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Lions Roar : November 2013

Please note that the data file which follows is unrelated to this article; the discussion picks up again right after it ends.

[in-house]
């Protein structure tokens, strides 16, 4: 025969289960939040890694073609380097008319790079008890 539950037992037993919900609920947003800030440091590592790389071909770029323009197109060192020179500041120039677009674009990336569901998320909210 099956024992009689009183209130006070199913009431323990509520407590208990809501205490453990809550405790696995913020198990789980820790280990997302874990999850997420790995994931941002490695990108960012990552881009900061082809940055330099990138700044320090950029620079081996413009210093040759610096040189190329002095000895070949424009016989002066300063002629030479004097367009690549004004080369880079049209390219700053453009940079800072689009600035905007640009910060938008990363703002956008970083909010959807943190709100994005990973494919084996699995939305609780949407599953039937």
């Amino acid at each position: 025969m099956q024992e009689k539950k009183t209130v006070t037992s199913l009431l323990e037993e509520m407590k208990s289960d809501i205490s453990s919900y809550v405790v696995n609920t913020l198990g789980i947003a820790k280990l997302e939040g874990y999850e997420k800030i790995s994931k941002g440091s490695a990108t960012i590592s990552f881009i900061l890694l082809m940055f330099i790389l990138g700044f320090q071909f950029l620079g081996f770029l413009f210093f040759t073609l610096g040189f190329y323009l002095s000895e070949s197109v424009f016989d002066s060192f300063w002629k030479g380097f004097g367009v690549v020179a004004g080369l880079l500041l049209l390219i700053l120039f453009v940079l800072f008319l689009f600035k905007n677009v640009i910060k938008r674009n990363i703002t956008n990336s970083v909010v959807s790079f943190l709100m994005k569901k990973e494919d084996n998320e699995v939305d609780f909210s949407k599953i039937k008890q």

There is no Buddhist God. Different schools of Buddhism have different views about who the Buddha was. Some say he was an ordi- nary human being who discovered the path to awakening; oth- ers say he was already enlightened but followed the path to show us how it’s done. But one thing is certain: he was not a God, deity, or divine being. His faculties were purely human, any of us can follow his path, and our enlightenment will be exactly the same as his. Ultimately, we are no different from him, and vice versa. Admittedly, there are lots of Buddhist images that look like gods and deities, all kinds of colorful and exotic beings. The Buddhist cosmos is a vast one, containing infinite beings of dif- ferent minds, bodies, faculties, and realms. Some are more subtle and awakened, and others are grosser and more confused. Yet these are just the endless variations on the reality we experience right now. It may be infinitely vast and profoundly deep, it may be mysterious beyond concept, it may be far different than we think it is, but whatever reality is, this is it. There is nothing and nobody fundamentally different from or outside of it. It’s about your basic goodness. Buddhism is not about salvation or original sin. It’s not about becoming somebody different or going some- where else. Because both you and your world are basically good. With all its ups and downs, this world of ours works. It warms us; it feeds us; it offers us color, sound, and touch. We don’t have to struggle against our world. It is neither for us nor against us. It is a simple, vivid world of direct experience we can investigate, care for, enjoy, make love to. We are basically good as well, confused as we may be. In Bud- dhism, our true nature has many names, such as buddhanature, ordinary mind, sugatagarbha, Vajradhara, or just plain bud- dha—fundamental awakeness. The thing is, we can’t solidify, identify, or conceptualize it in any way. Then it’s just the same old game we’re stuck in now. We do not own this basic goodness. It is not inside of us, it is not outside of us, it is beyond the reach of conventional mind. It is empty of all form, yet everything we experience is its manifestation. It is nothing and the source of everything—how do you wrap your mind around that? All you can do is look directly, relax, and let go. 1 2 SHAMBHALA SUN NOVEMBER 2013 45